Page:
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dc.contributor.supervisorMcCance, Dawne (Religion)en_US
dc.contributor.authorConan, Bruce
dc.date.accessioned2014-09-11T13:53:27Z
dc.date.available2014-09-11T13:53:27Z
dc.date.issued2014-09-11
dc.identifier.urihttp://hdl.handle.net/1993/24027
dc.description.abstractThis thesis suggests that problematic dualistic frameworks are challenged in writing that, in engaging issues of embodiment, does not overlook the biological sciences. This thesis first introduces a brief history of dualistic frameworks, especially in the context of critical animal studies. Each chapter that follows engages a core theme of embodiment: Jacques Derrida's concept of autoimmunity; Sigmund Freud's work on depression, hysteria, and PTSD, along with Elizabeth Wilson's reading of Freud’s work as psychosomatics; and the work of David Wills, whose theory of dorsality suggests an original technicity, or automaticity, at work at the origin of the human species and at the origin of biological life itself. Significant in each chapter is the way in which each theorist draws on concepts, research, or analogies that come from biology in order to strengthen his or her concepts of embodiment.en_US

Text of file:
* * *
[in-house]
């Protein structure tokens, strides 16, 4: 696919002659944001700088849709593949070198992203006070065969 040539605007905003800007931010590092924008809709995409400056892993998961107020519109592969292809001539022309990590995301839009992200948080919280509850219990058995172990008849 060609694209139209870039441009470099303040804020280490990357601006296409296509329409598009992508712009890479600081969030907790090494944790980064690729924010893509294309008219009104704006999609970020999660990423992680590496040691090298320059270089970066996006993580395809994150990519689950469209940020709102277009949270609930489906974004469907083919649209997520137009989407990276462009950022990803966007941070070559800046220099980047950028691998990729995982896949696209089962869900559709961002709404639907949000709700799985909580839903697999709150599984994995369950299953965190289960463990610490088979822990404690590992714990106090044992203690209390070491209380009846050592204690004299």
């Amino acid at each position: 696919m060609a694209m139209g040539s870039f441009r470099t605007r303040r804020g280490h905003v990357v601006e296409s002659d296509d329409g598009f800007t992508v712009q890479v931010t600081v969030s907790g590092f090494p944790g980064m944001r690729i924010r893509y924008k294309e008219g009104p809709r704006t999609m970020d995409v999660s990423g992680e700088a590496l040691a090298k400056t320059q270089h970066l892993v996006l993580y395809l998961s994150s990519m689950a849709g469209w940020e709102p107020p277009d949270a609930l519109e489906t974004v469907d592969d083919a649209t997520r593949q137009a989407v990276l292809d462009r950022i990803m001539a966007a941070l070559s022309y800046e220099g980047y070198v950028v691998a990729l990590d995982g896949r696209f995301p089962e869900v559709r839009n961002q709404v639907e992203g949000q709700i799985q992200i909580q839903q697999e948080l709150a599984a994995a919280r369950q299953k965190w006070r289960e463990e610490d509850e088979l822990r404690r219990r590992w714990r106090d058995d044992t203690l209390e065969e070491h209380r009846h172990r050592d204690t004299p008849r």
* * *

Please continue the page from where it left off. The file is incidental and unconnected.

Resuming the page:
dc.language.isoengen_US
dc.rightsinfo:eu-repo/semantics/openAccess
dc.subjectcritical theoryen_US
dc.titleCritical non-dualistic theories of embodiment: autoimmunity, psychosomatics, dorsalityen_US
dc.typeinfo:eu-repo/semantics/masterThesis
dc.typemaster thesisen_US
dc.degree.disciplineReligionen_US
dc.contributor.examiningcommitteeLewis, Justin (Religion) Renee, Louise (French, Spanish & Italian)en_US
dc.degree.levelMaster of Arts (M.A.)en_US
dc.description.noteOctober 2014en_US


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